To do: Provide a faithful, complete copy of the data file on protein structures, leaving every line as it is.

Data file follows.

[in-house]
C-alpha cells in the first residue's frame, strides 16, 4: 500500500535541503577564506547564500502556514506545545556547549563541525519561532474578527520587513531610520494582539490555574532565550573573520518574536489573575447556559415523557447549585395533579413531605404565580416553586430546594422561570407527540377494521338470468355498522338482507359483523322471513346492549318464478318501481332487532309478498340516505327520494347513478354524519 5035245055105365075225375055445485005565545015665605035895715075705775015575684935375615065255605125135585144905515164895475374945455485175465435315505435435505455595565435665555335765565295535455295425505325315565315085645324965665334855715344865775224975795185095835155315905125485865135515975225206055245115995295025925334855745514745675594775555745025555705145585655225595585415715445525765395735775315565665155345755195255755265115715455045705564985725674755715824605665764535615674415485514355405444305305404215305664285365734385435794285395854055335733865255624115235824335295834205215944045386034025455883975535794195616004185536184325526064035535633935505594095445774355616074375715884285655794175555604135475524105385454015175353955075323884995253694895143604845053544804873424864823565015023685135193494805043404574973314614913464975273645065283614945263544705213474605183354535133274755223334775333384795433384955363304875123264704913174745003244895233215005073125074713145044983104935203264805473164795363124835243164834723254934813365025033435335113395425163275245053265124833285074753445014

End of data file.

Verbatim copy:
[in-house]
C-alpha cells in the first residue's frame, strides 16, 4: 500500500535541503577564506547564500502556514506545545556547549563541525519561532474578527520587513531610520494582539490555574532565550573573520518574536489573575447556559415523557447549585395533579413531605404565580416553586430546594422561570407527540377494521338470468355498522338482507359483523322471513346492549318464478318501481332487532309478498340516505327520494347513478354524519 5035245055105365075225375055445485005565545015665605035895715075705775015575684935375615065255605125135585144905515164895475374945455485175465435315505435435505455595565435665555335765565295535455295425505325315565315085645324965665334855715344865775224975795185095835155315905125485865135515975225206055245115995295025925334855745514745675594775555745025555705145585655225595585415715445525765395735775315565665155345755195255755265115715455045705564985725674755715824605665764535615674415485514355405444305305404215305664285365734385435794285395854055335733865255624115235824335295834205215944045386034025455883975535794195616004185536184325526064035535633935505594095445774355616074375715884285655794175555604135475524105385454015175353955075323884995253694895143604845053544804873424864823565015023685135193494805043404574973314614913464975273645065283614945263544705213474605183354535133274755223334775333384795433384955363304875123264704913174745003244895233215005073125074713145044983104935203264805473164795363124835243164834723254934813365025033435335113395425163275245053265124833285074753445014